“It’s whatever works to complement the forages. Although rapeseed and maize distillers are cheaper on a £/t basis, we evaluate them on a nutrient basis,” she says.

“We were also feeding soya hulls, which were a cost-effective source of fibre; finding a replacement was more of a challenge. Now we use sugar beet pulp.” (see “Rations at Longmoor Farm”.)

Stuart stopped feeding soya and its derivatives in 2016 and has fed no rumen bypass fat for the past two years.

“It’s a simple ration of a pre-mix blend blown into bins, with maize and grass silages, water and minerals. No additives, bags of this and ‘magic’ that,” he says.

Stuart Rogers in farm office, sitting at a desk and computer

Stuart Rogers © MAG/Shirley Macmillan

“It’s how we want to run the dairy, so I’m pleased we are not feeding soya. We’ve got to be able to adapt to [changing] circumstances, not get hung up about chasing something.”

The farm’s multicut silage system starts in late April, taking five cuts across the season, to produce a consistent forage of 11.5-12MJ of metabolisable energy/kg dry matter with a uniform 15-16% crude protein (CP).

Christine formulates all diets to meet metabolisable protein rather than crude protein recommendations for heifers, dry cows and milkers – for growth or milk production. The diet is now 16% CP, having previously averaged 17%.

Excess protein excreted

Reducing CP in the diet helps further reduce feed costs and makes sure that excess protein is not simply excreted in the urine and slurry, says Christine.

“It doesn’t make sense to pile in protein – often the expensive part of the ration – and watch it being excreted, when there is no productivity or health benefit from feeding it.”

She adds, however, that there is “no silver bullet to lowering carbon footprint” and it has taken a lot of work targeting protein levels and tweaking feed inputs. (The blend without soya or soya hulls has a carbon footprint of 500kg carbon dioxide equivalent a tonne less than a similar blend with these ingredients.)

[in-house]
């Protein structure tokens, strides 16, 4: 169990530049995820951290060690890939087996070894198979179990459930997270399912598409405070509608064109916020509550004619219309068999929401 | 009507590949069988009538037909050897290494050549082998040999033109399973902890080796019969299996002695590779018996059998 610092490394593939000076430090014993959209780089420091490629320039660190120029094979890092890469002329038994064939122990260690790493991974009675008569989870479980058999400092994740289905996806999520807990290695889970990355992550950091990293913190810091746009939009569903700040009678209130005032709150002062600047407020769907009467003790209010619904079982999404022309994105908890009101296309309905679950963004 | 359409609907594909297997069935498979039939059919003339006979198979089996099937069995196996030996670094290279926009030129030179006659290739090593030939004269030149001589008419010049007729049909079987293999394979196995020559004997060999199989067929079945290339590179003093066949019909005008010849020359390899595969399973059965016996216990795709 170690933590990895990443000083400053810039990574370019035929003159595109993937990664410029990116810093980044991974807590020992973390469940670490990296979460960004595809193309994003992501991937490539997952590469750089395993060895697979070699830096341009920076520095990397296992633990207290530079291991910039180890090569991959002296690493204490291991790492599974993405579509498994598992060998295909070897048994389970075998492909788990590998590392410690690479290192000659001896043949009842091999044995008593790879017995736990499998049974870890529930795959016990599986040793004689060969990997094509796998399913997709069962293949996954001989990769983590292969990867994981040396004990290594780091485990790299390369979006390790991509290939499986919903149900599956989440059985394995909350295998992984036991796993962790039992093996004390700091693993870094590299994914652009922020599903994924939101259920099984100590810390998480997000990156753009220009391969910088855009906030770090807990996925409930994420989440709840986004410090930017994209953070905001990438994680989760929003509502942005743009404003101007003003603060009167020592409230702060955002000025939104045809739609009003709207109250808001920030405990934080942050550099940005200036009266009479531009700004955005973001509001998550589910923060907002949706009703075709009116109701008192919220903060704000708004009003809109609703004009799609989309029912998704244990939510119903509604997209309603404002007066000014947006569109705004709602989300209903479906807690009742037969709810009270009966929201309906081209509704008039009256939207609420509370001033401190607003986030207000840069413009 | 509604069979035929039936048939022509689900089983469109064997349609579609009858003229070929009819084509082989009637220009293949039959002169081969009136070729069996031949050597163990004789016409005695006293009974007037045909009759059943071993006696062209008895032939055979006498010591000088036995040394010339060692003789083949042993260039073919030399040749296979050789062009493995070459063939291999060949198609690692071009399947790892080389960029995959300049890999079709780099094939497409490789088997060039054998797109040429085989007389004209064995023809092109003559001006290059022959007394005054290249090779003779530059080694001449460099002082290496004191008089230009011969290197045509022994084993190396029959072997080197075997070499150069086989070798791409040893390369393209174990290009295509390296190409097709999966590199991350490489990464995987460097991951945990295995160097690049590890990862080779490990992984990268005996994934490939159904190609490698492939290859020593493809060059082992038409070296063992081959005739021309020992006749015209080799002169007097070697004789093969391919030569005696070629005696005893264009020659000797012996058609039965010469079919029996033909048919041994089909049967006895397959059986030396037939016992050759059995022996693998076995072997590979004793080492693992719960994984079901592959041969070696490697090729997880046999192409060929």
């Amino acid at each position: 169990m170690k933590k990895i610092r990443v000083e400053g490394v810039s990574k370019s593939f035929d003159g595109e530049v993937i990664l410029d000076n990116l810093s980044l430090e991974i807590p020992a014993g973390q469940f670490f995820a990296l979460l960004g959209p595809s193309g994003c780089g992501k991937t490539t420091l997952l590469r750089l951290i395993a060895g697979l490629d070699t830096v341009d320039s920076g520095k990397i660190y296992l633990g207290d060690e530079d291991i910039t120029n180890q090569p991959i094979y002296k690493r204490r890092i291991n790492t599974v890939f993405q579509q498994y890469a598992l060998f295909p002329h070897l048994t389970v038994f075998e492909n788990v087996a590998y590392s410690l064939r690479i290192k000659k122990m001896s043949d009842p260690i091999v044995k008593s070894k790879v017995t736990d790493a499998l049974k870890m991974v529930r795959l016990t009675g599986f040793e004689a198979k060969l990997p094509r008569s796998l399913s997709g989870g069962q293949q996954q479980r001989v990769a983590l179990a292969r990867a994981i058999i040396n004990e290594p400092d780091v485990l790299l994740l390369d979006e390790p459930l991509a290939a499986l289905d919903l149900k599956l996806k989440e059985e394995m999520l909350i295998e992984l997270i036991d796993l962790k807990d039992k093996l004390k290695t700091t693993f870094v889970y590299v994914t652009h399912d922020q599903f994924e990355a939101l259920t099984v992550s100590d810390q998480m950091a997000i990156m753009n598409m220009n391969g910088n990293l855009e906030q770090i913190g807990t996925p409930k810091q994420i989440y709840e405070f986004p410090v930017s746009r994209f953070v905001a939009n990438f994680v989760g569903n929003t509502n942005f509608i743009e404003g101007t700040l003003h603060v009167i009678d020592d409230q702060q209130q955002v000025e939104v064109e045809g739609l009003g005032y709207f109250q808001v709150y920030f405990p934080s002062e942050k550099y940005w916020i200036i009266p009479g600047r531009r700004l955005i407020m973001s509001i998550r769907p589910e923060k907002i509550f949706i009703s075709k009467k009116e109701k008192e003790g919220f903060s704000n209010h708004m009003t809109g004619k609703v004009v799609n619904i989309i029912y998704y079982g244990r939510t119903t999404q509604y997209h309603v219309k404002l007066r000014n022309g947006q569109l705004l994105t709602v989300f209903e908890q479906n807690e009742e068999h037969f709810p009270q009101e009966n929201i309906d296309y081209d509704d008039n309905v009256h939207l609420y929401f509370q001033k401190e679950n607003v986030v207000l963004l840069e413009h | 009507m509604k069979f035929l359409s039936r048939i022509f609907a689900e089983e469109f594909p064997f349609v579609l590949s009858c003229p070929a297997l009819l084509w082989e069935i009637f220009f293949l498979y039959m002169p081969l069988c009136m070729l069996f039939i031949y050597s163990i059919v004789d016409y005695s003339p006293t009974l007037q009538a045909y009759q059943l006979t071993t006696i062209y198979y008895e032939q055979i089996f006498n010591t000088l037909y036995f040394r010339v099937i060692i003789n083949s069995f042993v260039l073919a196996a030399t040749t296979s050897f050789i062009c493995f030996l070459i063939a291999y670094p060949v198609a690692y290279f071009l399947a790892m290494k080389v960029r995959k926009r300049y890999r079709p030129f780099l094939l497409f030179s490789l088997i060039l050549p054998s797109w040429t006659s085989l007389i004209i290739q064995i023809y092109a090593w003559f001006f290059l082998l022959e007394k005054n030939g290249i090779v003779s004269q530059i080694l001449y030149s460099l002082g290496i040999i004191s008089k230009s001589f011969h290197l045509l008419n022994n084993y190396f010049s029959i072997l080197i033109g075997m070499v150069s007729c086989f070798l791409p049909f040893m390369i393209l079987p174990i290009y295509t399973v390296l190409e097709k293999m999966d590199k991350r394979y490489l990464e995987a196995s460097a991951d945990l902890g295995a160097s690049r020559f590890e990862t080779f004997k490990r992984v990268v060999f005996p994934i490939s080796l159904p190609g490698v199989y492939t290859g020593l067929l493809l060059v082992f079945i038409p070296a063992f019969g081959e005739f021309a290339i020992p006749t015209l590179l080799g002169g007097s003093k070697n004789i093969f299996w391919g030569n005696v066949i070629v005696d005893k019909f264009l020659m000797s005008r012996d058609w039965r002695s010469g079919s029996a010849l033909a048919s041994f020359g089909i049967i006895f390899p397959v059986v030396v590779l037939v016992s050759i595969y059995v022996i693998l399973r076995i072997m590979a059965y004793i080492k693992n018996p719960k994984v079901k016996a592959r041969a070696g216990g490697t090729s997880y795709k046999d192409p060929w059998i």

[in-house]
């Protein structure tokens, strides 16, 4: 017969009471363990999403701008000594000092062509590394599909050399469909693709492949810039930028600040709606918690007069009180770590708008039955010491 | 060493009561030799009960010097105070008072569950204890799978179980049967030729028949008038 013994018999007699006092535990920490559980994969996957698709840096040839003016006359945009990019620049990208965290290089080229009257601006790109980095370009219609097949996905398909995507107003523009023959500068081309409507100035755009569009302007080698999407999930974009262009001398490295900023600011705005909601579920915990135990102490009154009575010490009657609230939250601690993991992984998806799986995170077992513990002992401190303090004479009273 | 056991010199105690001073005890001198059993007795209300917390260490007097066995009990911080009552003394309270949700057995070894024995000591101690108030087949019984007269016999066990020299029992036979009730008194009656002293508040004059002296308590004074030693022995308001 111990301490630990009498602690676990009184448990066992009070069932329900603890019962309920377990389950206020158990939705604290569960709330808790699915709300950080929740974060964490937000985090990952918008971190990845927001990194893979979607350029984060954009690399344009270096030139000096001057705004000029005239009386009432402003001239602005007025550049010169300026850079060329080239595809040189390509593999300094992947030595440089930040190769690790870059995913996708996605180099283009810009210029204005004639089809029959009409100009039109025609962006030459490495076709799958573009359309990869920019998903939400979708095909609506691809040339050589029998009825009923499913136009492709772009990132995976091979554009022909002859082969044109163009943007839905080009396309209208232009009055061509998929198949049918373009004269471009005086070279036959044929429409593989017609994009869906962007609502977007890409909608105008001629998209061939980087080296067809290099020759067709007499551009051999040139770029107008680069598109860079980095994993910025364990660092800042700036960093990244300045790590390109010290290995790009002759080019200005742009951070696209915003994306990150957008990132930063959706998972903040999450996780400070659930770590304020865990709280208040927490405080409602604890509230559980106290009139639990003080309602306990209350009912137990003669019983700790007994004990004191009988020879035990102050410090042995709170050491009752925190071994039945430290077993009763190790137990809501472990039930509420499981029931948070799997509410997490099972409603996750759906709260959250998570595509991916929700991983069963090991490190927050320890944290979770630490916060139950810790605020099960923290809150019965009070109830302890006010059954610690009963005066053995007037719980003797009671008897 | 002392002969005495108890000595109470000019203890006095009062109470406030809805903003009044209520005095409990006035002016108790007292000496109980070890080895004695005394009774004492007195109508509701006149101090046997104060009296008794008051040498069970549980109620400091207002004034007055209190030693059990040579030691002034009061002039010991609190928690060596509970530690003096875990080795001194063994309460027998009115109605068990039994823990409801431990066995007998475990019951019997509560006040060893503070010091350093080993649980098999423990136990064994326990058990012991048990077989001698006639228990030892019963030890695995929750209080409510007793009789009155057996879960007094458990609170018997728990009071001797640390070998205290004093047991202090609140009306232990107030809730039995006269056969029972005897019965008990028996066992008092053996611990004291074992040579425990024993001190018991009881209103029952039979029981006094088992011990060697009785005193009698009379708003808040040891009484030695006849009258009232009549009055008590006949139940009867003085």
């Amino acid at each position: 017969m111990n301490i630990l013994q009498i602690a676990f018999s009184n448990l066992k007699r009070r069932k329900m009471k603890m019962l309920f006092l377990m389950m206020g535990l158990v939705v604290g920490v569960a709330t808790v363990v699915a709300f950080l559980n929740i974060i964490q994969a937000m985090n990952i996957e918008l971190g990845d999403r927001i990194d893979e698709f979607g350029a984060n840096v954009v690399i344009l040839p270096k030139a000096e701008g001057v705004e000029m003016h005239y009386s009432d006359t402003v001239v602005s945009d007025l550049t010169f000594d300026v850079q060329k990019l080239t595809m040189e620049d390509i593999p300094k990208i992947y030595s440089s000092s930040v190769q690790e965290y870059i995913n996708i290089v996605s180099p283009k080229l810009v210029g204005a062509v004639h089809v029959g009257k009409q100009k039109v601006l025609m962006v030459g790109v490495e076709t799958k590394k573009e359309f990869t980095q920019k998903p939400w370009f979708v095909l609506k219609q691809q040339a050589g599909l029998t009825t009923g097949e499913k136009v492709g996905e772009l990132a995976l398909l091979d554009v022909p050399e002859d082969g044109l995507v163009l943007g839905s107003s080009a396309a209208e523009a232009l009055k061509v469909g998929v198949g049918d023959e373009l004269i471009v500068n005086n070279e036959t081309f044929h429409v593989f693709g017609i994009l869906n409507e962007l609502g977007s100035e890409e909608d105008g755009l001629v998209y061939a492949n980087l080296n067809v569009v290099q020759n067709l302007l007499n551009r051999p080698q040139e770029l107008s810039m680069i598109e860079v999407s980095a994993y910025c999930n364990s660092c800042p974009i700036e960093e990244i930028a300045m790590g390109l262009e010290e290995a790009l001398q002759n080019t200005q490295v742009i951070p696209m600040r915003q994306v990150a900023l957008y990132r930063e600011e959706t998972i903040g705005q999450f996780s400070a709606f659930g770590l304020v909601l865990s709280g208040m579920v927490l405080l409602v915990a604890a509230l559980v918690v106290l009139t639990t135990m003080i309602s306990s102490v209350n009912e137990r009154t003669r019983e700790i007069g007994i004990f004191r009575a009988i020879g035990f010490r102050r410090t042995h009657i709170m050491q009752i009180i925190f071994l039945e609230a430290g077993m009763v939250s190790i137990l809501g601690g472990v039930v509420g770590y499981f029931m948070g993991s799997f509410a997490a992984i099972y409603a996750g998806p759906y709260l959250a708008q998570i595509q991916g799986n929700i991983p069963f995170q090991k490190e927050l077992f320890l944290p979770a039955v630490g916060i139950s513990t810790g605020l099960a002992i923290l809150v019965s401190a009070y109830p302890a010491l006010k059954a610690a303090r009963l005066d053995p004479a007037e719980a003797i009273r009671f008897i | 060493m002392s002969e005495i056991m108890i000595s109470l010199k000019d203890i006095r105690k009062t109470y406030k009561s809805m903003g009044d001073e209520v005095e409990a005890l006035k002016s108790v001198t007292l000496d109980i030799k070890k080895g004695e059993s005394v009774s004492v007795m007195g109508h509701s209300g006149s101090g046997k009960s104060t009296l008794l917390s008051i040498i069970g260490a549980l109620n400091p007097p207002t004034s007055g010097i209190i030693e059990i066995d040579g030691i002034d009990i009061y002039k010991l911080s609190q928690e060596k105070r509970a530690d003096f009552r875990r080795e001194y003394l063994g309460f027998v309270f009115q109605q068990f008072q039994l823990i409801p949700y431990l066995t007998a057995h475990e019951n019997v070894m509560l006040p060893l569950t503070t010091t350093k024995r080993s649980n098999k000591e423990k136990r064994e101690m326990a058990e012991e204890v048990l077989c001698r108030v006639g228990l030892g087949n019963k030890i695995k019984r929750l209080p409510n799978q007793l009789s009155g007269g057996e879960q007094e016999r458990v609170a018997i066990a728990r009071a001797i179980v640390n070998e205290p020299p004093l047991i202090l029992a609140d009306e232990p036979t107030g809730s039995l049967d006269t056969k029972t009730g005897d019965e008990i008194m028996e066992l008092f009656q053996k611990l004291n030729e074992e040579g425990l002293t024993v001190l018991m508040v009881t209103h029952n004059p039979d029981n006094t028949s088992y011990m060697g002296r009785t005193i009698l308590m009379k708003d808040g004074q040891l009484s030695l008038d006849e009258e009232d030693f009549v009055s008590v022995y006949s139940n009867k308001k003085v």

Stuart is constantly reviewing rations to improve efficiency and wherever possible lower protein further. “The feed costs less and we get the same results; if you do it sensibly, there are no negative effects,” he says.

He says there is a constant feedback loop between him and Christine as they monitor milk analysis or urea readings. Forage is re-analysed monthly, and the formulation of the blend can be tweaked for the next delivery.

“We monitor milk urea results – the target is 0.02% – as a sense check between the ration on paper and what it delivers. We buy a blend to work with our forages and monitor the natural variability in a blend,” he says.

Rotational grazing

With the same attention to detail he pays to the TMR, Stuart has also set up a grazing platform. Milking cows must have 183 days of grazing a year to satisfy his milk contract.

Earmarking 49ha (121 acres) of grassland to convert into paddocks that offer flexible cutting and grazing, he added a network of tracks in 2018 to access grazing in wet weather. And, in 2022, he replaced electric fencing with hedges to offer shade and shelter.

“The doors are open for at least six hours. We notice that fresh cows go out for less time, then come in to get their ration. Stale cows go out when it’s early and we shut them out on grass.”

Rations (dry matter) at Longmoor Farm

High yielders

  • 10.5kg maize silage
  • 2kg grass silage
  • 12.5kg of a blend based on rapeseed meal, wheat, sugar beet pulp, maize distillers, biscuit meal plus molasses, minerals, a rumen buffer and urea
  • Cost: 10.25p/litre

Low yielders

  • 6kg maize silage
  • 7.7kg grass silage
  • 7kg of blend and minerals
  • Cost: 7.75p/litre